Bright­en­ing up the gloom

Middlesbrough Herald & Post - - HERALD & POST -

BULLFINCHES are the ideal bird to brighten up a cold win­ter’s day.

I’ve seen a lot of these large and colour­ful bull-necked finches since the turn of the year, par­tic­u­larly on bird­feed­ers.

That’s great to see be­cause there was a time when bullfinches were re­garded as too shy to feed from gar­den bird ta­bles. For­tu­nately they have gen­er­ated more courage in re­cent years and are now a rel­a­tively com­mon sight on many feed­ers.

The male is par­tic­u­larly at­trac­tive with his rose-pink breast and blue grey back, while the fe­male has a grey-pink breast. Both sexes have ob­vi­ous white rumps in flight.

There was a time when bullfinches were shot and trapped in huge num­bers be­cause of their pref­er­ence for eat­ing tree buds, par­tic­u­larly in or­chards.

Even­tu­ally mod­ern re­search dis­cov­ered that the birds were killed need­lessly be­cause a com­mer­cial fruit tree can lose up to half its buds with­out the har­vest be­ing af­fected.

Bullfinches do eat seeds as well, but con­cen­trate on catch- ing in­sects dur­ing the nest­ing sea­son with which to feed their young.

They form last­ing pairs and usu­ally stick to­gether through­out the year. Iron­i­cally the fe­male of­ten dom­i­nates the male and the cock bullfinch is said to be the orig­i­nal hen-pecked male.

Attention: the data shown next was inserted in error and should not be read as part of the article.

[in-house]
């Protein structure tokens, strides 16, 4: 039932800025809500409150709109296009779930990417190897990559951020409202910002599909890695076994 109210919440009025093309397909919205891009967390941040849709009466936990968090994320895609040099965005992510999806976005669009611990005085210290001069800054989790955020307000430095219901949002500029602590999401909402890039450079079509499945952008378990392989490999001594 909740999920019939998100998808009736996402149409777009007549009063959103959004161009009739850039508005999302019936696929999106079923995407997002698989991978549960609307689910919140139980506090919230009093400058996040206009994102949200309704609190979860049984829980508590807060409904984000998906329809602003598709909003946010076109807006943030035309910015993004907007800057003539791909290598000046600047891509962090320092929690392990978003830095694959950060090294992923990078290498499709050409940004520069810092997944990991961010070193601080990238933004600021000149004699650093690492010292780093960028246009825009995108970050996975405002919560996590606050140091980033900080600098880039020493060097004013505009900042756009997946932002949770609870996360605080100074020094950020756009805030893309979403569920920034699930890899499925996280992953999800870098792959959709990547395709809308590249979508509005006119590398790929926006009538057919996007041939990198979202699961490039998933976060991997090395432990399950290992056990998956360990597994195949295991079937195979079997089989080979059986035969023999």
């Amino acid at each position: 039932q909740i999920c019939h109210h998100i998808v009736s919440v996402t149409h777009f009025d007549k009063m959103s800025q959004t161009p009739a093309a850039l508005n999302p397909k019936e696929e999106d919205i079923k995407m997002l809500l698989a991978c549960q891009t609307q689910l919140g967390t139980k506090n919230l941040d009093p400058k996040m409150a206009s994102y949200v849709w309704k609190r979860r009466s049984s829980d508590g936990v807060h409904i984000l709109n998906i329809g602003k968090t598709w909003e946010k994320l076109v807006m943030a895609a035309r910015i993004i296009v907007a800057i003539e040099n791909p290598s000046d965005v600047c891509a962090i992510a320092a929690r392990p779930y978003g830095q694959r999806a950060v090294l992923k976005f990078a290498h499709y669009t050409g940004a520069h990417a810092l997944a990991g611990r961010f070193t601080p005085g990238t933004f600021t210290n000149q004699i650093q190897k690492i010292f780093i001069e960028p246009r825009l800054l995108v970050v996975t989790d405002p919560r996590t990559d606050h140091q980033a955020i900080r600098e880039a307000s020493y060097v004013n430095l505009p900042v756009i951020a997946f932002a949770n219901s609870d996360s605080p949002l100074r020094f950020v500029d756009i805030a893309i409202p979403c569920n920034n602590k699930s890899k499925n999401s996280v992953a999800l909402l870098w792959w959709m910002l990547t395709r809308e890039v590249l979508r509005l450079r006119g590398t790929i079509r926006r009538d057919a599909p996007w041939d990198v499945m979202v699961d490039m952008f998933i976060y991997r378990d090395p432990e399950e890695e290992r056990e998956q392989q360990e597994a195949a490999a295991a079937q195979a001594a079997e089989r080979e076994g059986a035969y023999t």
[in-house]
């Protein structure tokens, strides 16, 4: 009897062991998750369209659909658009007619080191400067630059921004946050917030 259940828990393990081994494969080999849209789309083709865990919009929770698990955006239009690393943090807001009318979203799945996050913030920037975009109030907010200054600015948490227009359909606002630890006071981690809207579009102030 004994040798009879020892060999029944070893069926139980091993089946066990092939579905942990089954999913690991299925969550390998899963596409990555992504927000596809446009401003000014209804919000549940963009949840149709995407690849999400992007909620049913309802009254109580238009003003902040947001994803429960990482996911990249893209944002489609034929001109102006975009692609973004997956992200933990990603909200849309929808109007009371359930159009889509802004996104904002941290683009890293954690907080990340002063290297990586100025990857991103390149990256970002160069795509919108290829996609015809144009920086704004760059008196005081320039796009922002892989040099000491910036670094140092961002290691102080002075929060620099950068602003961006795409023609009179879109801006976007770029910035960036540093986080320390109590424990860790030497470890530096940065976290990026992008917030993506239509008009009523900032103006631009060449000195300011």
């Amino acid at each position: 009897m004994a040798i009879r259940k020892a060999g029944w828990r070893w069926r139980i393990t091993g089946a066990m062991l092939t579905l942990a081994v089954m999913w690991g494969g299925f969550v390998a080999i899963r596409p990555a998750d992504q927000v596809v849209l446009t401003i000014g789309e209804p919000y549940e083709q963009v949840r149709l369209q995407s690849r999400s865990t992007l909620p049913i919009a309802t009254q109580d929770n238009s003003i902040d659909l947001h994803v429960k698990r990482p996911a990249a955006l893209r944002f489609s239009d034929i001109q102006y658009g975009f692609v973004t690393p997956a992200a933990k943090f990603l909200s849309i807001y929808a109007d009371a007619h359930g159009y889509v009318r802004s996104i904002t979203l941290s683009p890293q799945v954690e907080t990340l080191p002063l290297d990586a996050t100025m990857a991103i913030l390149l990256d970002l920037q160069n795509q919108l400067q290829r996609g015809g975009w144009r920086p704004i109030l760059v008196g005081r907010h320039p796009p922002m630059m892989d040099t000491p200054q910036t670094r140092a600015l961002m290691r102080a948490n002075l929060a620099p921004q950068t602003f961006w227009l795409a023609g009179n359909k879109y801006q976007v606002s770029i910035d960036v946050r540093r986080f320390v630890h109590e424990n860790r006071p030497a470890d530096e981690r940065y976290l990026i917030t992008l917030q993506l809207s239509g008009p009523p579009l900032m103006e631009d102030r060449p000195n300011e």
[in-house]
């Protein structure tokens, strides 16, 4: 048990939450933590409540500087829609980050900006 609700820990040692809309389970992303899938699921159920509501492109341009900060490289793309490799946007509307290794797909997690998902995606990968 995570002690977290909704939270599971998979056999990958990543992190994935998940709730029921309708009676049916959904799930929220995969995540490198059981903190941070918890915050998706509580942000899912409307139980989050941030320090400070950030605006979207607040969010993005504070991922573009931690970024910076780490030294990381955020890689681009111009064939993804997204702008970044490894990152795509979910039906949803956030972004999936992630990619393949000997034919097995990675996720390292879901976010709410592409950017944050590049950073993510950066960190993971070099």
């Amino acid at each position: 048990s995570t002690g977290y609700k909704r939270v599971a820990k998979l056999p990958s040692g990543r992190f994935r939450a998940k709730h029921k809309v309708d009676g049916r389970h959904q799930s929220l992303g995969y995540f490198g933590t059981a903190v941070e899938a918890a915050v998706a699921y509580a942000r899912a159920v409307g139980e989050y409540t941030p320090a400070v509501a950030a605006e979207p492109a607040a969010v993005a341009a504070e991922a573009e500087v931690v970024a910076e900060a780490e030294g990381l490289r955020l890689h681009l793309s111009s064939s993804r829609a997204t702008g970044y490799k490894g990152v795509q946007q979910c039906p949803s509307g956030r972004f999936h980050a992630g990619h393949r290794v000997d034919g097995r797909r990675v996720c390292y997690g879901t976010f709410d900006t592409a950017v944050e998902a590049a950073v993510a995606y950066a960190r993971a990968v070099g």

This su­perb picture of a male bullfinch was taken by Mau­rice Ben­son.

While it’s won­der­ful to see bullfinches, Brian Mee­han from Mid­dles­brough had a rather un­usual guest in his gar­den when he spot­ted a moun­tain quail.

These ex­otic birds are found in the wild in the North Amer­i­can Rocky Moun­tains, so Brian’s vis­i­tor has clearly es­caped from a lo­cal aviary.

The quail adds to Brian’s im­pres­sive list be­cause he has also spot­ted a long tailed grass finch and a cou­ple of ca­naries in his gar­den in the past.

This is not the first time read­ers have told me of moun­tain quails in their gar­den. Ei­ther a lo­cal aviary has loose hinges on its doors or the birds have a lit­tle more freedom than they need.

Mean­while I’ve been out and about tick­ing off some of the North-east’s cur­rent bird­ing at­trac­tions, but one of my great­est plea­sures came from spot­ting wild snow­drops in flower.

Iron­i­cally Bri­tain’s “wild snow­drops” all orig­i­nate from a gar­den es­cape in the 18th Cen­tury.

We can for­give them this fact, es­pe­cially as they are well es­tab­lished here now and will pro­duce their lovely nod­ding blooms through to March, when the colts­foot and other flow­ers be­gin to ap­pear.

Eric would like to hear from read­ers about what they have seen. Email him at­

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